About Knee Replacement Surgery
Types of Knee Replacements
First Consultancy
Conditons for Knee Replacement
Preparation for Surgery
Types of Implants
Post Operative Treatment
After Surgery
Exercise Program After Surgery
After Discharge from Hospital
Risks & Complications
Exercise Program After Surgery :
The physiotherapist at the Education Class, to enable you to commence the exercise before your surgery, will demonstrate a home exercise program. This will help strengthen the muscles and keep joints mobile, reduce the risk of blood clots, prevent chest infection and subsequently assist to speed your recovery.

Breathing Exercises

Regular deep breathing and coughing practiced in the seated position will help keep your lungs clear and free from congestion and reduce the risk of infection. Take ten deep breaths, holding each breath for 3 seconds, followed by a strong cough each hour. Smokers should stop smoking two weeks prior to their surgery, so the lungs will be cleared of phlegm, as to reduce the risk of chest complications following surgery.

Activity program after surgery

Exercise is a critical component of your recovery, particularly during the first few weeks after surgery. You should be able to resume most normal light activities of daily living within three to six weeks after surgery. Some discomfort with activity, and at night, is common for several weeks.

Your activity program, which begins during your hospital stay, should include:

  • A graduated walking program initially in your home and later outside.
  • Walking program to stowing increases your mobility and endurance
  • Resuming other normal household activities
  • Resuming sitting, standing, walking up and down stairs
  • Specific exercise several times a day to restore movement
  • Specific exercise several times a day to strengthen your hip joint
  • Outpatient physiotherapy

When walking up the stairs, you always put your non-operated leg up first, then followed by your operated leg and walking aid together.

When walking down the stairs, you need to put the operated leg and walking aid down first, and then followed by your non-operated leg.

How is your new knee different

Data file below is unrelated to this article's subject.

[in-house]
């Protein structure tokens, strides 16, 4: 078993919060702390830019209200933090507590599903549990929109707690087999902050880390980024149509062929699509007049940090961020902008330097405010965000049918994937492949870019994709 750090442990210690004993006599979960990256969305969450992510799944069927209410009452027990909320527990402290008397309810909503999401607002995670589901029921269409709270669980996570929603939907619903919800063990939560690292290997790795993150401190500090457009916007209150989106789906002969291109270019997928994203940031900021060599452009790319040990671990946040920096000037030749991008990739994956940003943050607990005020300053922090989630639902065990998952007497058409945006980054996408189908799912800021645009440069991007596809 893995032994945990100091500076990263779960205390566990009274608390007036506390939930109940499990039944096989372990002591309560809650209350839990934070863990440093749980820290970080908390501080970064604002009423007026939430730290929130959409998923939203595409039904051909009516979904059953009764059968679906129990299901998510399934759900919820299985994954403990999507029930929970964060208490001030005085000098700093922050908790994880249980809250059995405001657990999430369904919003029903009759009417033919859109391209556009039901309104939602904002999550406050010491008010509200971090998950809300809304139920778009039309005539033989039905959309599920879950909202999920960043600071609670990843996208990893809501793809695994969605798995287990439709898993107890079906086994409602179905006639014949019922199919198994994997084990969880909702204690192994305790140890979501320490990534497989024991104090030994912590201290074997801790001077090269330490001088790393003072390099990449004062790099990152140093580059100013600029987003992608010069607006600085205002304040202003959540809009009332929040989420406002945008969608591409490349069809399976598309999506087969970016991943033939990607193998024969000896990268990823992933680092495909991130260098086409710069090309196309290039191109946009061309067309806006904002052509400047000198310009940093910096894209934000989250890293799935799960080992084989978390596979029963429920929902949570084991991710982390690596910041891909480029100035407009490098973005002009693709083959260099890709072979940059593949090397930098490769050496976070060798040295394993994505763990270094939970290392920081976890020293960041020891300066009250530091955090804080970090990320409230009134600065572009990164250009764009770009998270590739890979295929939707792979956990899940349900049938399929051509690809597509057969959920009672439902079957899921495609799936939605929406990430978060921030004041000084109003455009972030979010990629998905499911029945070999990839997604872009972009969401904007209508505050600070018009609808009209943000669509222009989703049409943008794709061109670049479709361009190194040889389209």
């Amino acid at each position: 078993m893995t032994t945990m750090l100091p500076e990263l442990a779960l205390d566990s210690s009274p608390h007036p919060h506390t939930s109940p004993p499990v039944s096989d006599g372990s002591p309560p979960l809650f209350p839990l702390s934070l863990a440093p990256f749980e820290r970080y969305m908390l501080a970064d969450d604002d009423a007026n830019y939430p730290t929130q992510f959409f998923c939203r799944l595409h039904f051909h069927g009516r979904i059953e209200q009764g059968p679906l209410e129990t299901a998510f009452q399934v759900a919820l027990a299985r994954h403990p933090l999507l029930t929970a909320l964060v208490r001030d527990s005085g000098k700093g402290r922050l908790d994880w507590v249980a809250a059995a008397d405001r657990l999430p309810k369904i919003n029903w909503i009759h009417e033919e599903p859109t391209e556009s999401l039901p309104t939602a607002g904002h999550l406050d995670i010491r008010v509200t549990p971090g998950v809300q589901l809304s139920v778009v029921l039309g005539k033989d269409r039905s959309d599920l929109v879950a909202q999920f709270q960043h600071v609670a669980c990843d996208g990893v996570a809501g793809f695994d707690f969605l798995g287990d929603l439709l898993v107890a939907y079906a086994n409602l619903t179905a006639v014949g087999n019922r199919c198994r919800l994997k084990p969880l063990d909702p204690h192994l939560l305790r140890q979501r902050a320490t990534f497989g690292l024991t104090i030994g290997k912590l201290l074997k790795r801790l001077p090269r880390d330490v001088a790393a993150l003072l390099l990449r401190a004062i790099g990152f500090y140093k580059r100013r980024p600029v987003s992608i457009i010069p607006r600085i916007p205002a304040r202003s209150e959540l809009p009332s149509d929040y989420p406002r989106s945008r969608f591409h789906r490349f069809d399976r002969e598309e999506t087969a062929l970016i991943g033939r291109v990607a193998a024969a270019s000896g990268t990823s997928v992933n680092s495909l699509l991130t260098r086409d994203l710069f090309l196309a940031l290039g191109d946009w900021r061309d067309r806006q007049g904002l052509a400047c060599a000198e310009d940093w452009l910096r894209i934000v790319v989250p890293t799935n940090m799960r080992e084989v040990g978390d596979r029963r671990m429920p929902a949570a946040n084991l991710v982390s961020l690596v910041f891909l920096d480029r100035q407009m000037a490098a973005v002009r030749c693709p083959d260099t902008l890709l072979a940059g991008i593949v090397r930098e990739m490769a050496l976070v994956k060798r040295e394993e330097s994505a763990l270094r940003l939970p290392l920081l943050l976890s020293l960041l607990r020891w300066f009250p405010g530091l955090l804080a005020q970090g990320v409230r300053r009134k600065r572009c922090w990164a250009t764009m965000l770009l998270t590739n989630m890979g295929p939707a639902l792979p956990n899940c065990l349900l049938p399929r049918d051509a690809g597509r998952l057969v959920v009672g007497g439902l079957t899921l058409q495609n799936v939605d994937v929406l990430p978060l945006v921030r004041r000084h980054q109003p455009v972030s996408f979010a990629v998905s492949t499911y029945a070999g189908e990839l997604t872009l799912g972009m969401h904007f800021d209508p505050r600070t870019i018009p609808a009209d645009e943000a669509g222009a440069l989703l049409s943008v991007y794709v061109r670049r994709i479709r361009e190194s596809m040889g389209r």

You may feel numbness in the skin around the incision. You also may feel some stiffness, particularly with excessive bending. These differences often diminish with time and most patients find these are minor compared to the pain and limited function they experienced before surgery.

Your new knees may activate metal detectors required for security in airports and some buildings. Tell the security agent about your knee replacement if the alarm is activated. You may also ask your orthopedic surgeon for a card confirming that you have an artificial knee.

After surgery, make sure you also do the following:
  • Participate in a regular tight exercise program to maintain proper strength and mobility of your new knee.
  • Take special precautions to avoid fall and injuries
  • Notify your dentist that you have had a knee replacement. You should be given antibiotics before all dental surgery for the rest of your life.
  • Should you sustain cuts or abrasions on the leg ensure that they receive proper medical attention. Infections from sores or wounds in the leg could cause an infection in the knee joint.
  • Urine infections should also receive prompt medical attention
  • See your orthopedic surgeon for routine follow-up examinations and x-rays.
Before leaving the hospital:

Your doctor will discharge you from hospital depending on your condition and mobility.

  • Getting out of bed and a chair
  • Going to the bathroom
  • Attending to your own toilet and showering needs
  • Walking with the assistance of an aid for about 50-60 meters
  • Walking up and down stairs with assistance of an aid
  • Knowing your knee precautions.
We will be giving you:
  • A prescription for your discharge medications
  • A follow up appointment to see your specialist
  • A referral to physiotherapist
  • Form for Doppler test if required.